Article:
The functional role of serial dependence, Proceedings of the Royal Society of London B.

The world tends to be stable from moment to moment, leading to strong serial correlations in natural scenes. As similar stimuli usually require similar behavioral responses, it is highly likely that the brain has developed strategies to leverage these regularities. A good deal of recent psychophysical evidence is beginning to show that the brain is sensitive to serial correlations, causing strong drifts in observer responses towards previously seen stimuli. However, it is still not clear that this tendency leads to a functional advantage. Here we test a formal model of optimal serial dependence and show that as predicted, serial dependence in an orientation reproduction task is dependent on current stimulus reliability, with less precise stimuli, such as low spatial frequency oblique Gabors, exhibiting the strongest effects. We also show that serial dependence depends on the similarity between two successive stimuli, again consistent with behavior of an ideal observer aiming at minimizing reproduction errors. Lastly, we show that serial dependence leads to faster response times, indicating that the benefits of serial integration go beyond reproduction error. Overall our data show that serial dependence has a beneficial role at various levels of perception, consistent with the idea that the brain exploits temporal redundancy of the visual scene as an optimization strategy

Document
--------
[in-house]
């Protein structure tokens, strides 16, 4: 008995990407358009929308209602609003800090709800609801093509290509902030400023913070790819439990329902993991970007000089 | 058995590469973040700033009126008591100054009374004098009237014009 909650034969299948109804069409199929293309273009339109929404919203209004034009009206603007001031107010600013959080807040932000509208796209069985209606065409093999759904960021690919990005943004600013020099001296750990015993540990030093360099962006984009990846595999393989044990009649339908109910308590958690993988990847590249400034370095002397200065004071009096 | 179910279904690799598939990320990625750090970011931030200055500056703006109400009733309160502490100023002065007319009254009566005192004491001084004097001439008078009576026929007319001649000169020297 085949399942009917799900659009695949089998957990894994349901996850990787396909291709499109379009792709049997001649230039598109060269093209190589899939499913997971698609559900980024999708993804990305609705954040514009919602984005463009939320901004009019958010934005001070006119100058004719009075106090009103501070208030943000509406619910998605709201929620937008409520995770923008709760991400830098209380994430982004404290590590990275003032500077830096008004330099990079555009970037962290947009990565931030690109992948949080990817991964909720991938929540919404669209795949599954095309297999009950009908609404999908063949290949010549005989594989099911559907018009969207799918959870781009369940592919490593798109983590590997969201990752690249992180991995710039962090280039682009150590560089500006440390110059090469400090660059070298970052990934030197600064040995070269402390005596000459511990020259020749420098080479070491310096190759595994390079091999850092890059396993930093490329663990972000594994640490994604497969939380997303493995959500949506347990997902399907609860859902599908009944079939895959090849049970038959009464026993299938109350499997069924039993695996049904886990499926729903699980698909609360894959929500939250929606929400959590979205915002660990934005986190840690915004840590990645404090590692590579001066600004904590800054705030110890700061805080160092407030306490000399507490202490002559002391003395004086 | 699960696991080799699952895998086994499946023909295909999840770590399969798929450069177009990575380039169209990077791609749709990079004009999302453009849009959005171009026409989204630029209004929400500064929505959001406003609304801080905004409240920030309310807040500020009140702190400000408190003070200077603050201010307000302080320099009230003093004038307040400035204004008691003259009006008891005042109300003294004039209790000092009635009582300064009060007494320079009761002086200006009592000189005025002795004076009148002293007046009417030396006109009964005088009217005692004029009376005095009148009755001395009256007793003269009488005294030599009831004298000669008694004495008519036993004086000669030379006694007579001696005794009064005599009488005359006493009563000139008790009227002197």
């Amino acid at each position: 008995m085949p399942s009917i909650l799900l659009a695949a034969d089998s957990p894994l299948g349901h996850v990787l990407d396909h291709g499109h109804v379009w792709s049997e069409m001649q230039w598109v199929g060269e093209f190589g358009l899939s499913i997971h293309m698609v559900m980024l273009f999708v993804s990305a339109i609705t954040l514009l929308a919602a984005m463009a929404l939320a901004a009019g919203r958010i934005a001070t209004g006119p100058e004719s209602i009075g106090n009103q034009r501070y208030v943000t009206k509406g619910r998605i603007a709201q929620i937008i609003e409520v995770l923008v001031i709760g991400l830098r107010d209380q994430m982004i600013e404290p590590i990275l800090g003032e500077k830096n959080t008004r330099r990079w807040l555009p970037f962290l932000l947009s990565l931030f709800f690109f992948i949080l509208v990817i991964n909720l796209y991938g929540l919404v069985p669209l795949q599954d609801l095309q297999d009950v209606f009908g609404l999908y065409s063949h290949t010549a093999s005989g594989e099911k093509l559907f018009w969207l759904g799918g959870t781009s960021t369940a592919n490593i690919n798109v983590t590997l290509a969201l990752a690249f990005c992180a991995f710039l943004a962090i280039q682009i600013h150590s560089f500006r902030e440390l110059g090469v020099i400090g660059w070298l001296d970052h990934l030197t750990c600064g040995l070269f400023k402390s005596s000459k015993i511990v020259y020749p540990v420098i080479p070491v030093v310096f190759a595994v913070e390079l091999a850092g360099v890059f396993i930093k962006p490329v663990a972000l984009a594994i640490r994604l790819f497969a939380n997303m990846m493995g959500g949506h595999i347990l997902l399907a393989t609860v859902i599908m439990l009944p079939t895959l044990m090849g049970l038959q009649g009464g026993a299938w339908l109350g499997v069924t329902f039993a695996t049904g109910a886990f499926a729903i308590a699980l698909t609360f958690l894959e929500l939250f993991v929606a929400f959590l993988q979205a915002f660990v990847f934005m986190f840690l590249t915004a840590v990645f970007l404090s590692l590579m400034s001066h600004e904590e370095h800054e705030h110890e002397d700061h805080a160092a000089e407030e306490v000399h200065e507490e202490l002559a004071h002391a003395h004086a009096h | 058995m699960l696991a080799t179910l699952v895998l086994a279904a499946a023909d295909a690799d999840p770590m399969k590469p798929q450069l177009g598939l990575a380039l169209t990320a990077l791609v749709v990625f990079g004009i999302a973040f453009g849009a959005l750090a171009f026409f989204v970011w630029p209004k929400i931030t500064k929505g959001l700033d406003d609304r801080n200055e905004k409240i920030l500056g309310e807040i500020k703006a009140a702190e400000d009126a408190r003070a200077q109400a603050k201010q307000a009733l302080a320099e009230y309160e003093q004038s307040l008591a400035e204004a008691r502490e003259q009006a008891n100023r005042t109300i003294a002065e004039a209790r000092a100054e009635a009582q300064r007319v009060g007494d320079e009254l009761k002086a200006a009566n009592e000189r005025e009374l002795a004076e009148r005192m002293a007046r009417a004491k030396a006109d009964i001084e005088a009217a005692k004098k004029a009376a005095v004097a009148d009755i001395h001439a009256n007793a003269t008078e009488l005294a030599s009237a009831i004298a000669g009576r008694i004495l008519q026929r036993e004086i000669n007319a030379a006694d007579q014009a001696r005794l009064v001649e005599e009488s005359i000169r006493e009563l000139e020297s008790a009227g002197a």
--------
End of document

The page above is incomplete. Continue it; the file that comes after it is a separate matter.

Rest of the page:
Typical numerosity adaptation despite selectively impaired number acuity in dyscalculia, Neuropsychologia.